He came up from the gorse-choked river at a decent trot, obviously disturbed but not overly alarmed by my son Harry’s noise or scent from downstream. His dappled red coat glistened and a set of large, bladed antlers were held regally high. I took a nanosecond to admire this wonderful animal before the rifle came to my shoulder and, indelibly etched in my mind, is the ease with which he was swiftly covering the ground, perfection in motion. He was side-on and roughly 80 yards from me as the cross-hairs tracked him – a perfect moving target. But I didn’t fire.
I was willing him to stop and look back at the river to afford me the surest of killing shots but he didn’t, the stag trotting over the skyline and disappearing from my life. I sat down shaking and shattered – my lack of shooting ability having blown it – so I determined there and then I’d teach myself to reliably and confidently hit a moving target with a centrefire rifle.
I’d known for a long time it was a shooting weakness which needed addressing. I’d enjoyed some success on sprinting deer and pigs when the range was below 25 yards using the swing-through from behind shotgun method ‑ the rifle fired as the cross-hairs were flung past the chest, pure gun speed accounting for the correct lead. In fact I can close my eyes and still revisit vividly a Flinders Island pig in the 1990s dashing flat-out across a vehicle track – the only opening in the massive sea of long tussocky grass – and that rifle shot using shotgun technique remains one of my fondest hunting memories.
But the system was unreliable past short distances so I needed to develop a sustained lead methodical system for longer ranges and, most importantly, a means to practise it. I settled on a few concepts in my approach to achieving this.
- Deer and pigs would be my main targets with almost all shots being from the offhand position. As I was relatively confident of taking offhand killing shots on these animals when stationary out to 100 yards I set this distance as maximum, together with a mid-range of 60 yards, for my moving target practice.
- All my practice would be with the .222 Remington – cheap to shoot, no recoil, little barrel wear, with reloads at 3000fps. The leads and sight pictures established would then automatically be suitable for my 7mm at similar velocity for the real thing.
- To keep it simple three animal speeds of walk, trot and gallop were chosen. I took my kelpie alongside the motorbike in all three and recorded his speed for each on the assumption a good sheepdog, pig and deer would record roughly the same velocity.
Next as always came the dilemma. How to create a moving target platform capable of constant practice that could be engaged at ranges out to 100 yards and speeds of up to 60km/hr. I’d previously used rolling tyres and a target running on downhill wires without success and more recently drones had been investigated but rejected.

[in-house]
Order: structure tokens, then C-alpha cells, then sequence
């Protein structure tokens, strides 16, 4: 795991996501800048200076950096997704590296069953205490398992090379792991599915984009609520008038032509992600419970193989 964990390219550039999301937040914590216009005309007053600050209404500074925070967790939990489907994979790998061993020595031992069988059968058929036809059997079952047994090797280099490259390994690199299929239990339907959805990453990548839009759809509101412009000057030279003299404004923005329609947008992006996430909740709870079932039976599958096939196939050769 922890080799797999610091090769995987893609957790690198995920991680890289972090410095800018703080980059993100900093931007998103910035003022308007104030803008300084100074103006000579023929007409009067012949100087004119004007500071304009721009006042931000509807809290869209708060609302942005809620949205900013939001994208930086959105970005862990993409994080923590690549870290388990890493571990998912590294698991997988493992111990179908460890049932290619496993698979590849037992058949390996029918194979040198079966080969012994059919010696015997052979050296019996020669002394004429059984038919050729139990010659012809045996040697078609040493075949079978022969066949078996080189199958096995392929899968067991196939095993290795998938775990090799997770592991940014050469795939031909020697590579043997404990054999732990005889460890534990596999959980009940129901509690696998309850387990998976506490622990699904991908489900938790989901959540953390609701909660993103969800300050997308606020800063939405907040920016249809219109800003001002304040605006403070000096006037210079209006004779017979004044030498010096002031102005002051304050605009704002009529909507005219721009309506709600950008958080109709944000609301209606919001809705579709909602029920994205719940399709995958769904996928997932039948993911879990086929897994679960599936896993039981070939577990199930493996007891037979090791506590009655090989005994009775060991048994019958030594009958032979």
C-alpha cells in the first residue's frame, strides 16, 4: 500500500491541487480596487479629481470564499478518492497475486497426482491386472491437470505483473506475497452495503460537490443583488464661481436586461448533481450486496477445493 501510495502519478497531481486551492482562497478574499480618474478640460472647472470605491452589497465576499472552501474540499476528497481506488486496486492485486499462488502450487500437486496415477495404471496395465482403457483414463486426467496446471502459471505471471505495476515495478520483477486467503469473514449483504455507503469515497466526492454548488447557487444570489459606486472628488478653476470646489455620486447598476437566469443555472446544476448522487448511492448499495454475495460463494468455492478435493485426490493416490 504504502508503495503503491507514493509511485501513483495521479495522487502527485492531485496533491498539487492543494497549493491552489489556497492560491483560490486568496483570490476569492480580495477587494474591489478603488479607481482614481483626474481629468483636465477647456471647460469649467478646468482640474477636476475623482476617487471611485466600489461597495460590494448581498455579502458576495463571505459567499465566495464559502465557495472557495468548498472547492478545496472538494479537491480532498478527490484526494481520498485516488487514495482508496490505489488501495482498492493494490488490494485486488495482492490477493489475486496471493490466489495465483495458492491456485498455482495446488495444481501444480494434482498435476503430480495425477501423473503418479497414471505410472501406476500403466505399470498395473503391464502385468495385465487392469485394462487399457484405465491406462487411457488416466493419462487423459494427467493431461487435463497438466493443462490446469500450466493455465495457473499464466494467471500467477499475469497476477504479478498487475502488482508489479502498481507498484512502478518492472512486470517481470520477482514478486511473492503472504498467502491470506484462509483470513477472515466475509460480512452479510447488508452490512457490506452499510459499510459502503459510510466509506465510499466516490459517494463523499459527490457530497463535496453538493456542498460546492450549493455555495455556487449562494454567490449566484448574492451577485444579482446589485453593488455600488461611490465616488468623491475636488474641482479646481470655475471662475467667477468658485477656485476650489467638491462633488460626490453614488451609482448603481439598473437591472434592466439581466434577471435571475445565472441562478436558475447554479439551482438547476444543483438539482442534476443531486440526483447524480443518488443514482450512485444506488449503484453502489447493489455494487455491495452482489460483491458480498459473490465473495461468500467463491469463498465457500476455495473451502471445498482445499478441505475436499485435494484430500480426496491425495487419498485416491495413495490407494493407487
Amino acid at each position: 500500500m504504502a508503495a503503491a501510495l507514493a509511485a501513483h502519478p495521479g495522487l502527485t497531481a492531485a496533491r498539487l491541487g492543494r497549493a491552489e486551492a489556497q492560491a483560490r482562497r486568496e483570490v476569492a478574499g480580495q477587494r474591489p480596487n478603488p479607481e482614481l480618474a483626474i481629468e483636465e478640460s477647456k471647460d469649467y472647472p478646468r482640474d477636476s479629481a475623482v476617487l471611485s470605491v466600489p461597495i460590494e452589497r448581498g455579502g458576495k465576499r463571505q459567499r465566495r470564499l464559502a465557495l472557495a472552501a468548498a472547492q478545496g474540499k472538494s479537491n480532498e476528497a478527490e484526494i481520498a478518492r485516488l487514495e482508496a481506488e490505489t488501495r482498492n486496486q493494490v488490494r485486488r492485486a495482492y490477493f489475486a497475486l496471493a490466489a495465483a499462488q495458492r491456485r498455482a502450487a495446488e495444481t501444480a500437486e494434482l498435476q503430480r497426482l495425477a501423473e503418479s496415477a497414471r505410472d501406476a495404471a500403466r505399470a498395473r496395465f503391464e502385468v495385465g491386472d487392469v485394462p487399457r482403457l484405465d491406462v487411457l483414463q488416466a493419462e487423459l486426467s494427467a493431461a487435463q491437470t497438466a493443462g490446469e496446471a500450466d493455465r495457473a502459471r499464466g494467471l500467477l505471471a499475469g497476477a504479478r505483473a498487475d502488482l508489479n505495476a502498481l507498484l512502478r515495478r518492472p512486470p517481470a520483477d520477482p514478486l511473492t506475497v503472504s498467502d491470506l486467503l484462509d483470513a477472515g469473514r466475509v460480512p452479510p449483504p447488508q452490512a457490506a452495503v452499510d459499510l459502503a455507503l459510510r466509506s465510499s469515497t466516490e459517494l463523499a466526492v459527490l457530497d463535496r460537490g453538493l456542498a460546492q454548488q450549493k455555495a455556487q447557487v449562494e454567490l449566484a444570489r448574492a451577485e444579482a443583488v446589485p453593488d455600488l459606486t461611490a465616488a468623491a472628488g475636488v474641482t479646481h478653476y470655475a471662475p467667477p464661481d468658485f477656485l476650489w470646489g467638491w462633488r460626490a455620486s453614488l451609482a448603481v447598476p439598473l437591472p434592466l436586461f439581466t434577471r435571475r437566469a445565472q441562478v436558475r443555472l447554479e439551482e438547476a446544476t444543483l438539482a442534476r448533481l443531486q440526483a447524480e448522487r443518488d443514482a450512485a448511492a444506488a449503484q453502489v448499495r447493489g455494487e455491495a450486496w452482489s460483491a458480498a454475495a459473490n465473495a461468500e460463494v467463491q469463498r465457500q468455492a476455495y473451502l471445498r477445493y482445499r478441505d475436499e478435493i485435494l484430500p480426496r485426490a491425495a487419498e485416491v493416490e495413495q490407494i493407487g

Then my lightbulb moment: What about a radio-controlled car or truck towing a target on a trailer? I thought it was a good idea and after its first run I knew it was more than that – I’d solved the problem. It was totally safe, repeatable, effortless, transportable, set-up time measured in minutes and not too expensive if shared between a few mates. We settled on a second-hand petrol model with a good frame and suspension and split the $600 cost between myself and two nephews.
Fully capable on an uneven paddock of speeds easily exceeding 60km/hr while towing the trailer, it’s easy to drive with its single controller (electric remote-control cars another good option). Our target frame is mounted on a light trailer towed behind the vehicle, eliminating any chance of a vehicle hit. After a few trial runs we found we had to extend the trailer’s wheelbase as, on windy days, the corflute target had a tendency to catch the wind and tip the trailer (provision to add weights for extra stability in wind has also been made).
One problem we did encounter was establishing the actual speed of the target, something we solved with the loan of a speed gun then marking throttle settings on the hand controller. In its present form as a moving target platform the system is unbelievably good and readers will be able to fine-tune the idea to their specific needs – I only wish I could claim royalties on remote-control cars which might be sold for this purpose now the idea has been ‘outed’.
And so to our shooting thus far. It’s a work in progress – but at least I can go to work. The sustained lead method involves putting a predetermined lead on the target, swinging with it while maintaining this lead and firing the shot with the gun still following through after the trigger release. To obtain this programmed lead for 60 and 100 yards – and the speeds of walk, trot and gallop – we aimed at the corflute target’s leading vertical edge and measured the distance behind this edge of the ‘group’ that formed. I use ‘group’ loosely here as they were far from it and we realised straight away how difficult consistent running target shooting is.
With the aid of a lead-calculating app alongside our practical calculations from the targets, we established our required leads measured in inches for sustained lead shooting out to 100 yards. However in practical terms when actually shooting, we find it easier to measure this lead in terms of visualised animal body lengths or part thereof. Knowing the actual length of deer/pigs we allow for one quarter, half or full body length (our corflute target helps in that it’s roughly one full body length). It’s a simple and uncomplicated system, a bit like the concept of ‘holdover’ where body depth is used as a reference for bullet drop in long-range shooting.
Now if I could just stop my nephews having fun with the mover doing wheelies and burnouts, all I need now is practise, practise, practise – and keep wearing out that .222.